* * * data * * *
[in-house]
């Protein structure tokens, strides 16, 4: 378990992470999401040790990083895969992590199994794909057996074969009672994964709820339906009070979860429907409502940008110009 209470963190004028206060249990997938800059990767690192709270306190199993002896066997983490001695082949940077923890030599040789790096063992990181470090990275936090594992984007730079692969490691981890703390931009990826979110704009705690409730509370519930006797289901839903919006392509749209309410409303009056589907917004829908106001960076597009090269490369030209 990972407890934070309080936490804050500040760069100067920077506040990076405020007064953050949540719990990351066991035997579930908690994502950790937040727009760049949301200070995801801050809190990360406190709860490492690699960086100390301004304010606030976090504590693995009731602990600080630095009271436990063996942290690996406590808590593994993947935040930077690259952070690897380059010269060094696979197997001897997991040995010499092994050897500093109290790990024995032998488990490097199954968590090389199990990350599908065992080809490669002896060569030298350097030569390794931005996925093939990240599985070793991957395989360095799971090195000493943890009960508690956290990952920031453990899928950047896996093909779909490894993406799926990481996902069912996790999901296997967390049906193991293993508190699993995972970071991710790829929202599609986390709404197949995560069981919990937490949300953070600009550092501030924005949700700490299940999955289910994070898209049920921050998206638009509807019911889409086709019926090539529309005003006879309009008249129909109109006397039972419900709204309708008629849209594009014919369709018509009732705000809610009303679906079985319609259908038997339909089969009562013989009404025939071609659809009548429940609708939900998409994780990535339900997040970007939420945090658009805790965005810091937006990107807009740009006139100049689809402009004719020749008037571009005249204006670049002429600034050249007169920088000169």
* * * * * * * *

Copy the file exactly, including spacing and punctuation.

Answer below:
[in-house]
């Protein structure tokens, strides 16, 4: 378990992470999401040790990083895969992590199994794909057996074969009672994964709820339906009070979860429907409502940008110009 209470963190004028206060249990997938800059990767690192709270306190199993002896066997983490001695082949940077923890030599040789790096063992990181470090990275936090594992984007730079692969490691981890703390931009990826979110704009705690409730509370519930006797289901839903919006392509749209309410409303009056589907917004829908106001960076597009090269490369030209 990972407890934070309080936490804050500040760069100067920077506040990076405020007064953050949540719990990351066991035997579930908690994502950790937040727009760049949301200070995801801050809190990360406190709860490492690699960086100390301004304010606030976090504590693995009731602990600080630095009271436990063996942290690996406590808590593994993947935040930077690259952070690897380059010269060094696979197997001897997991040995010499092994050897500093109290790990024995032998488990490097199954968590090389199990990350599908065992080809490669002896060569030298350097030569390794931005996925093939990240599985070793991957395989360095799971090195000493943890009960508690956290990952920031453990899928950047896996093909779909490894993406799926990481996902069912996790999901296997967390049906193991293993508190699993995972970071991710790829929202599609986390709404197949995560069981919990937490949300953070600009550092501030924005949700700490299940999955289910994070898209049920921050998206638009509807019911889409086709019926090539529309005003006879309009008249129909109109006397039972419900709204309708008629849209594009014919369709018509009732705000809610009303679906079985319609259908038997339909089969009562013989009404025939071609659809009548429940609708939900998409994780990535339900997040970007939420945090658009805790965005810091937006990107807009740009006139100049689809402009004719020749008037571009005249204006670049002429600034050249007169920088000169």